How come, we hear so much about more or less memory / RAM? To get a better understanding, we need to take a closer look into different types or “ideas” of memory.
First of all, there’s physical memory, some kind of hardware you can take in your hand, smell or taste. But please, don’t take me literally ;-)
One short warning: when touching memory modules, take special care because the chips can be destroyed be static electricity. If this happens, it’s not possible to see it from the outside, only a memory test can make sure of full functionality.
So, before touching a memory module make sure you
- Don’t scuff over the carpets
- Don’t rustle with plastic bags or Styrofoam etc.
- Don’t put modules near strong static devices (CRT, TV, laser printer, Xerox etc.)
- Store modules only in antistatic wrapping
- Ground yourself before touching modules (grab some grounded metal like central heating, the computer case or something alike).
Talking about “physical” means, you can actually touch it (with above warning in mind) and press it into the appropriate sockets of you mainboard.
If you’re not sure what and how much memory you need, alas I can’t tell. Depending on your mainboard and CPU, there can be several options. If you need PS/2, DDR1-3, SDRAMM, RIMM etcpp. depends on your mainboard specs. The speed is mainly defined by the clocking speed of your CPU, which must be set on the mainboard. Wether you need to fill banks of Sockets equally or if you are able to use single- and different modules is defined by the mainboard layout, too.
So, if you need information about that, better start reading the manual of your mainboard…
In this little ebook, whenever we mention memory, we use this phrase for different concepts (virtual vs. physical for instance), but in the physical way we refer ONLY to RAM, Random Access Memory. Every other type of storage (like harddisks, CD-Rom etcpp.) is not memory by means of the von-Neumann machine – it’s addressed via the Input/Output Unit.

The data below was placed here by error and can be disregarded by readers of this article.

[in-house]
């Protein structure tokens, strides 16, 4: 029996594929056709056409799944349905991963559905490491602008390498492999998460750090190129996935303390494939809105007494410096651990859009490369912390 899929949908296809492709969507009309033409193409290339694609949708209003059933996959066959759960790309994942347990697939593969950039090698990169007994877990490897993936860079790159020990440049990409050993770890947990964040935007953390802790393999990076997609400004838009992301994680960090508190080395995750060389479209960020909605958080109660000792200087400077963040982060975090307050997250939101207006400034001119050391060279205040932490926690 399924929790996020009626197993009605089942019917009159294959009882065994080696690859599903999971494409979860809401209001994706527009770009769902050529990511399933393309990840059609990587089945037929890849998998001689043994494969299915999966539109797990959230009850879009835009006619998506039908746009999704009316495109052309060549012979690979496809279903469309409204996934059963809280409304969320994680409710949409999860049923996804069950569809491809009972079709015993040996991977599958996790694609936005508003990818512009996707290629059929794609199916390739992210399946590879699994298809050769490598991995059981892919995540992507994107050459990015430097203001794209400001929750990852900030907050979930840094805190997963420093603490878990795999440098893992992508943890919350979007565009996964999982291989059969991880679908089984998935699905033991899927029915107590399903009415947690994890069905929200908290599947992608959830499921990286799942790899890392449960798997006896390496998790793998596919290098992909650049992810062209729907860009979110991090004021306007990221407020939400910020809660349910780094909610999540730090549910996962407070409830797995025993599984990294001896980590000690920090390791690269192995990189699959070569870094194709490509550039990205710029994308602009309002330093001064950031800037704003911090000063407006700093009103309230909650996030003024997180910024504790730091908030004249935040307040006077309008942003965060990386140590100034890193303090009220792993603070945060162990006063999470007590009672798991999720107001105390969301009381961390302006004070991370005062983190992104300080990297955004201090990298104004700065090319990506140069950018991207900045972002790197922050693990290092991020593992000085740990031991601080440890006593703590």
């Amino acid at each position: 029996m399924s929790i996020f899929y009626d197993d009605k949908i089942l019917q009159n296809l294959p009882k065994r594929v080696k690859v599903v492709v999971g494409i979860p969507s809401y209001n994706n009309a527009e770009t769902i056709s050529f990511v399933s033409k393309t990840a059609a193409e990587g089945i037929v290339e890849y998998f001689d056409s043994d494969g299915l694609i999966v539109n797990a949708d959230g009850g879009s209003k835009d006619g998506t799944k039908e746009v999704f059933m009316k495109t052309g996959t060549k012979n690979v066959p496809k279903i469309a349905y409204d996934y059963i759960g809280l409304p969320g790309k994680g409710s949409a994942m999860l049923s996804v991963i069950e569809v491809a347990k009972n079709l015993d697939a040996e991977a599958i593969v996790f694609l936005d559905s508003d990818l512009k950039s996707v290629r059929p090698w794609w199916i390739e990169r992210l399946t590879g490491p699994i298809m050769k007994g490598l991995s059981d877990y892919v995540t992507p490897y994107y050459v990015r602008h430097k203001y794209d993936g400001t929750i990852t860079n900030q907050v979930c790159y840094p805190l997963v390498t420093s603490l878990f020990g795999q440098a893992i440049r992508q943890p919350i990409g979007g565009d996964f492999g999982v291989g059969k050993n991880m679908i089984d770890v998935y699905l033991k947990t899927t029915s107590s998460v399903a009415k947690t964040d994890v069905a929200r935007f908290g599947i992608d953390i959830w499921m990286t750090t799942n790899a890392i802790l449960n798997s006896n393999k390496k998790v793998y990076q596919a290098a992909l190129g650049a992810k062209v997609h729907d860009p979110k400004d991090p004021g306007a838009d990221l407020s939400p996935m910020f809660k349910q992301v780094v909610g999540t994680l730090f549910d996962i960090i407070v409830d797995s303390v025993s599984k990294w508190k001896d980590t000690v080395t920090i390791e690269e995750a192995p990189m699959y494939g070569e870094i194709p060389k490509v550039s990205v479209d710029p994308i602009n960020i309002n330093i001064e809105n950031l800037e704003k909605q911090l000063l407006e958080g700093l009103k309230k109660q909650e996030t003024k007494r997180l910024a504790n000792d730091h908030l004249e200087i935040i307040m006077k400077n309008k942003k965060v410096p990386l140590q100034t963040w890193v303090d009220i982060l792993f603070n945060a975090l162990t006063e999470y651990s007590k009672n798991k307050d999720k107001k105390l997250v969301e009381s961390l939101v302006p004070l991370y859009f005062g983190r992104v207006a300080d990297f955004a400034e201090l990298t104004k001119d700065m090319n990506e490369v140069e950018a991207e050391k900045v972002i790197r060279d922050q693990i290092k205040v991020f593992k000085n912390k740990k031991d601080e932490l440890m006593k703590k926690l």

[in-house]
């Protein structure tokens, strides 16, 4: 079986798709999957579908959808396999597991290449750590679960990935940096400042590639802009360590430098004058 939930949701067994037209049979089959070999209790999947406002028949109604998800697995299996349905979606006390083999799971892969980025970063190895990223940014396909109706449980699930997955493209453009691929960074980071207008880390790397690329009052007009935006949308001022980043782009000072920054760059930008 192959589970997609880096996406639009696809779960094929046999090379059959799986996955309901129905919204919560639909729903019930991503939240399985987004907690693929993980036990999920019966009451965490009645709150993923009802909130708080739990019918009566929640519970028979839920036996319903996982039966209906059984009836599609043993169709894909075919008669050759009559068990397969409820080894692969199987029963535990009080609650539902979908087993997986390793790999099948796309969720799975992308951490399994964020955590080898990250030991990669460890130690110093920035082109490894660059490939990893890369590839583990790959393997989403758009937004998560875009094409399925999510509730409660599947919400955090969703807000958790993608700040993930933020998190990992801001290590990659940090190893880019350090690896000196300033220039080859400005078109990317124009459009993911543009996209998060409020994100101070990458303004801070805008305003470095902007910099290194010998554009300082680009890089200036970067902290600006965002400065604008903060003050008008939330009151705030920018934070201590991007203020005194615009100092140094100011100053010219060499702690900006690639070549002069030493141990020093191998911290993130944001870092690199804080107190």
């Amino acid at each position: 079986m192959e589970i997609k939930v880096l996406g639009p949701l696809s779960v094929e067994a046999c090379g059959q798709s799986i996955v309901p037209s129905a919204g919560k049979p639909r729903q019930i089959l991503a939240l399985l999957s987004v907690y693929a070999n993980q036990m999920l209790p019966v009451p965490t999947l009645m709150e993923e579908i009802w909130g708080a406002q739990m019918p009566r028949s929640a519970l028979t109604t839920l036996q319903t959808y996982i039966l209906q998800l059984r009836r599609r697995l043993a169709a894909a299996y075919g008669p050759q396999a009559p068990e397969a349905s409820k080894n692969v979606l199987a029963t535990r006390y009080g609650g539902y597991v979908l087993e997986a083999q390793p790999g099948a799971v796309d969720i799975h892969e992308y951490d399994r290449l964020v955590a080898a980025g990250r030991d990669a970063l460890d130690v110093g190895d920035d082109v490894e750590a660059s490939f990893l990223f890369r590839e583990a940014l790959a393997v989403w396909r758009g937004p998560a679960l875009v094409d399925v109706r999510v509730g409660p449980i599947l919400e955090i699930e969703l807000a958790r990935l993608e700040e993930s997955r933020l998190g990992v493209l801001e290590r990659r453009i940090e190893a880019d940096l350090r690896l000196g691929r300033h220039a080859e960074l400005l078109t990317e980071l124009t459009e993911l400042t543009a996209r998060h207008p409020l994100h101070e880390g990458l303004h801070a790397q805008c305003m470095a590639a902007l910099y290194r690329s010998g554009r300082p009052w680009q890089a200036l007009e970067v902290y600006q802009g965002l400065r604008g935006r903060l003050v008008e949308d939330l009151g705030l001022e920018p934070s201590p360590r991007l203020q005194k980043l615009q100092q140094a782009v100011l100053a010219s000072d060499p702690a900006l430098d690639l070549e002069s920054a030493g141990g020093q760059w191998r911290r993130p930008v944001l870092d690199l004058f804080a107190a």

While there have been computers in the past, that could be equipped with (especially fast) modules additional to the normal RAM, it’s of no relevance today. These Caches have long been integrated into the other circuitry, mainly the CPU. What is a Cache? It’s simply some way of buffering your data between two Units of different speeds. Basically it’s just one of the tweaks to widen the von-Neumann bottleneck. No more, no less.
Since it’s THE memory usable by the CPU, everything from now on is a question of organization – i.e.: software.
A CPU by its own would be a dumb thing, a fast one with a certain accuracy, but plainly dumb. In figure 1 is a “Control Unit”, which gives it the needed senses. It contains the regulations needed to operate the CPU, sometimes referred to as “microcode” or “instruction set”. Here is the first part of software, bunt into the CPU. These are the basic instructions, the CPU can carry out. No matter what operating system, what application or equipment – this software carries it all out.
In this microcode we find our first routines, which organize the physical RAM. Since it’s far before the Boot sequence, there’s not even the BIOS (Basic Input Output System) involved. Just mentioning the BIOS, that’s the next step to load very basic routines into the memory, before the first bit of any Operation System (OS) is loaded. And this is the first explanation, why you never will be able to use all of your physical RAM out of your OS. And it’s also an explanation that this does not mean it’s wasted.
Leaving the simple von-Neumann Schematic behind, of course a modern computer has its own instances to control the use of the memory. The controller (itself a kind of specialized CPU if you like) involved in memory management is usually called “Memory Management Unit” or MMU.
While the MMU nowadays is integrated inside the CPU, the function remained the same. It translates virtual addresses to physical ones. What does it mean, what is it good for? Memory needs some organization, since many different instances put their instructions and data into it.
Some Programs are kind of simple and need to be put in specific areas of the RAM, others are loaded and freed again, data is loaded and unloaded and so on. In order not to be forced to regularly rearrange data in RAM, the MMU puts it anywhere and saves it’s address. Does an application request certain data, it uses its own (virtual!) addressing scheme. The MMU calculates the corresponding physical address or looks it up (translates) it, before the physical address is put on the bus.